In the rectifier cell 10 th'e -P-type semiconductive layer 12"mayals'o be readilyforrned of cuprous oxide and such a cuprous-oxide layer has been found to exhibit good" conductionr The desired cuprousoxide layer may be .readily formed by 'depositing'a fiash of copper directly over the entire surface of thepreviously formed 'titanium oxide 'laycrll on the-titanium'plate 13 while the plate- 13is positioned -in' -a" vacuum; and, heating the: plate 13 i to atemperature Of'apprOXimately 1000" C. by means of "a'suitable heating element; suchas molybdenum filament," as--'will b'e'readily understood by those skilled in the'artr Alii'nited'quantityof air'is thcnadmitted into the'vacuumwhambcr and the temperature 'is' maintained for approximately five minutes." At the end" of I this perio'dthe-platc is cooled and is removedfrom the vacuum chamber after'which 'the 'small" amount of undesirable cupric: oxide on-the surface of the cuprous oxide layer is removed-byimmersing'the cell momentarily in a warm" mixture of"98;t)0cc:I-l O,0.04 cc'. concentrated'HCl and 1.96 cc. concentrated H 30 After the "cupric =oxide "is-removed the plate is rinsed in distillcdwater andtdried and is then readyto be coated withthe electrode 14;in the mannerde'scribed above, and" assemblc cl'in'tothe completed'rectifier stack. In this connection it willbelundersteod that whereas seleniummnd cuprous oxide have been-found to'be'particularly suited for formation ofthe P-type conductive la'yerlZ, this layer seas 725 may be formed by any one of the several P-typesemiconductive materials known to the art. Thus, the layer 12 may be comprised of any one of the various metallic oxides, tellurium, silicon, alloys such as antimonyaluminum, metallic selenides, tellurides or sulphides, all of which may be treated to exhibit P-type conduction as will be readily understood by those skilled in the art. However, it will be understood that certain of these P-type materials may be undesirable from the standpoint of their thermal characteristics. Thus, while l-type germanium may be employed for the layer 12, such an arrangement results in a rectifier having relatively poor operating characteristics at high temperatures and conditions of high humidity. Also, while the present invention has been described in connection with the use of titanium as the base and particularly reduced titanium dioxide as the N-type layer 11, as referred to heretofore, either zirconium or hafnium may be employed in place of titanium to form the layers 13 and 11 of the device.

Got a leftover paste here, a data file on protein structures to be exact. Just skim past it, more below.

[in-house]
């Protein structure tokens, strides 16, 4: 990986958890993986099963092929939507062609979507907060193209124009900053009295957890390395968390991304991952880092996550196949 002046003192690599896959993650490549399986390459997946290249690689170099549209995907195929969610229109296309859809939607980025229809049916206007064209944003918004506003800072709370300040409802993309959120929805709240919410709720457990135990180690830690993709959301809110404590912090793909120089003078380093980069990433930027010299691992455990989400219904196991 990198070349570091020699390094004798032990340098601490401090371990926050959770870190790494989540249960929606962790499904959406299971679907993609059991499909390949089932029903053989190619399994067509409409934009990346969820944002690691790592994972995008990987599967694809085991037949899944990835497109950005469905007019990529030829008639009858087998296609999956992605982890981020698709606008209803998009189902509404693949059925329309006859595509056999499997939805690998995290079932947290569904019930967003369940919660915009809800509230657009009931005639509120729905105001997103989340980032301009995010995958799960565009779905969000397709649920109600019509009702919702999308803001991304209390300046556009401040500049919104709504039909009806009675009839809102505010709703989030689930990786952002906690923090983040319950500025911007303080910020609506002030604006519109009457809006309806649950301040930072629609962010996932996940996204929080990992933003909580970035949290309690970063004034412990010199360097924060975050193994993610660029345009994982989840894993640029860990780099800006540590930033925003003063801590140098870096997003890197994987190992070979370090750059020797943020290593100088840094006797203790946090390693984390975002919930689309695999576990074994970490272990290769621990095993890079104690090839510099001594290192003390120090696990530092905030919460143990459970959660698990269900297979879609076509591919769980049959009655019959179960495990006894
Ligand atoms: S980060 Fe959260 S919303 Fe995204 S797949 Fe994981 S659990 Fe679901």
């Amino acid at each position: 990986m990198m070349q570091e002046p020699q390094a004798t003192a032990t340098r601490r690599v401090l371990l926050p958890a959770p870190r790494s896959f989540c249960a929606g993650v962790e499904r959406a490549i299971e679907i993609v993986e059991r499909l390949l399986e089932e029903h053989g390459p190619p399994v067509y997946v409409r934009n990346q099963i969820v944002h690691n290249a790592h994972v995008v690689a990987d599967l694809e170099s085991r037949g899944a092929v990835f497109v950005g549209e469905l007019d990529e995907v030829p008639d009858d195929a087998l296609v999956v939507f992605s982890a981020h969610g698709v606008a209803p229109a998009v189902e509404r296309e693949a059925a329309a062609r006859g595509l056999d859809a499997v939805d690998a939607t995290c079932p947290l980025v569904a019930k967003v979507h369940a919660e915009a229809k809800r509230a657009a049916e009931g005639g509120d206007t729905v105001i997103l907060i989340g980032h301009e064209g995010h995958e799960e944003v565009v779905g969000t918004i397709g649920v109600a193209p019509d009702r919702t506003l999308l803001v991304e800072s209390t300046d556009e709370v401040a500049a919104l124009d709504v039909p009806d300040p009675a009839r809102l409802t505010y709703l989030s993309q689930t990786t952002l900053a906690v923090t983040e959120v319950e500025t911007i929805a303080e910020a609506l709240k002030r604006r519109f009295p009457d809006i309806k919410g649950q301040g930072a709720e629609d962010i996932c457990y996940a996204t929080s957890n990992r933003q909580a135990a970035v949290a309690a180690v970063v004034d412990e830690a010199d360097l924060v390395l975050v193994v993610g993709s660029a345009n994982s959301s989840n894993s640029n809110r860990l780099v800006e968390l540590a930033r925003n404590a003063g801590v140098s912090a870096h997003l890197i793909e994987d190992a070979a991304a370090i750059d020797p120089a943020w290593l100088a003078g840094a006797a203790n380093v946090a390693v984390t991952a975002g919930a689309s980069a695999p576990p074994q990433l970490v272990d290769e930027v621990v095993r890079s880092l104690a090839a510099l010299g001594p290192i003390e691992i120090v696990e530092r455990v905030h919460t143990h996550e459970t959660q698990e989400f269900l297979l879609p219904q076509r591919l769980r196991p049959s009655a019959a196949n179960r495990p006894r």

While there have been described what are at present considered to be the preferred embodiments of the invention, it will be understood that various modifications may be made therein which are within the true spirit and scope of the invention as defined in the appended claims.

What is claimed as new and desired to be secured by Letters Patent of the United States is:

1. A dry surface contact rectifier, comprising a conductive base member, a layer of N-type semiconductive material on said base member selected from group consisting of partially reduced titanium dioxide, partially reduced zirconium dioxide and partially reduced hafnium dioxide, a layer of P-type semi-conductive material selected from selenium and cuprous oxide on said N-type layer, and a conductive electrode on said P-type layer.

2. An alternating current rectifier of the dry surface contact type, comprising a conductive base plate, a layer of partially reduced metal oxide on said base plate selected from the group consisting of titanium dioxide, zirconium dioxide and hafnium dioxide, a layer of semiconductive material selected from selenium and cuprous oxide on said partially reduced metal oxide layer, and a conductive electrode on said layer of semi-conductive material.

3. A dry surface contact rectifier comprising a base member of substantially pure titanium, a layer of partially reduced titanium dioxide on said base member, a layer of semi-conductive selenium on said partially reduced titanium dioxide layer, and a conductive electrode on said selenium layer.

4. A dry surface contact rectifier comprising a base member of substantially pure titanium, a layer of partially reduced titanium dioxide on said base member, a layer of semi-conductive cuprous oxide on said partially reduced titanium dioxide layer, and a conductive electrode on said cuprous oxide layer.

5. An alternating current rectifier of the surface contact type, comprising a conductive base plate, a layer of partially reduced titanium dioxide on said base plate, a layer of semiconductive selenium on said partially reduced titanium dioxide layer, and a conductive carbon layer on said semiconductive selenium layer.